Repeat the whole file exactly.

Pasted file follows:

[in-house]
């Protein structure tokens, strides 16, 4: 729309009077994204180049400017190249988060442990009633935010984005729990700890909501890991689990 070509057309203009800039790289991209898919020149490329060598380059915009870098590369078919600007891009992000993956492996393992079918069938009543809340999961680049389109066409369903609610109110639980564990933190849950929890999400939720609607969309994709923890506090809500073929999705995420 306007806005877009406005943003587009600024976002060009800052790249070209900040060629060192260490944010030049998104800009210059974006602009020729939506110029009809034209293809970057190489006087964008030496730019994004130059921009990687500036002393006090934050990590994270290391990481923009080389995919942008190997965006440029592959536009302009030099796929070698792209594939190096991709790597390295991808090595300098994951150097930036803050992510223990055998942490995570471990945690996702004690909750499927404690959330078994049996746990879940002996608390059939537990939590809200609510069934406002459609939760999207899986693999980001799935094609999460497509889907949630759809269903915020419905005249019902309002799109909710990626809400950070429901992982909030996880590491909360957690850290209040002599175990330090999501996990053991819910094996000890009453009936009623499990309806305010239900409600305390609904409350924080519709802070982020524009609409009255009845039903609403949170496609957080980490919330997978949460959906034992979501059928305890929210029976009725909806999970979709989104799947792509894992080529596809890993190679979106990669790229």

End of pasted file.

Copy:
[in-house]
């Protein structure tokens, strides 16, 4: 729309009077994204180049400017190249988060442990009633935010984005729990700890909501890991689990 070509057309203009800039790289991209898919020149490329060598380059915009870098590369078919600007891009992000993956492996393992079918069938009543809340999961680049389109066409369903609610109110639980564990933190849950929890999400939720609607969309994709923890506090809500073929999705995420 306007806005877009406005943003587009600024976002060009800052790249070209900040060629060192260490944010030049998104800009210059974006602009020729939506110029009809034209293809970057190489006087964008030496730019994004130059921009990687500036002393006090934050990590994270290391990481923009080389995919942008190997965006440029592959536009302009030099796929070698792209594939190096991709790597390295991808090595300098994951150097930036803050992510223990055998942490995570471990945690996702004690909750499927404690959330078994049996746990879940002996608390059939537990939590809200609510069934406002459609939760999207899986693999980001799935094609999460497509889907949630759809269903915020419905005249019902309002799109909710990626809400950070429901992982909030996880590491909360957690850290209040002599175990330090999501996990053991819910094996000890009453009936009623499990309806305010239900409600305390609904409350924080519709802070982020524009609409009255009845039903609403949170496609957080980490919330997978949460959906034992979501059928305890929210029976009725909806999970979709989104799947792509894992080529596809890993190679979106990669790229």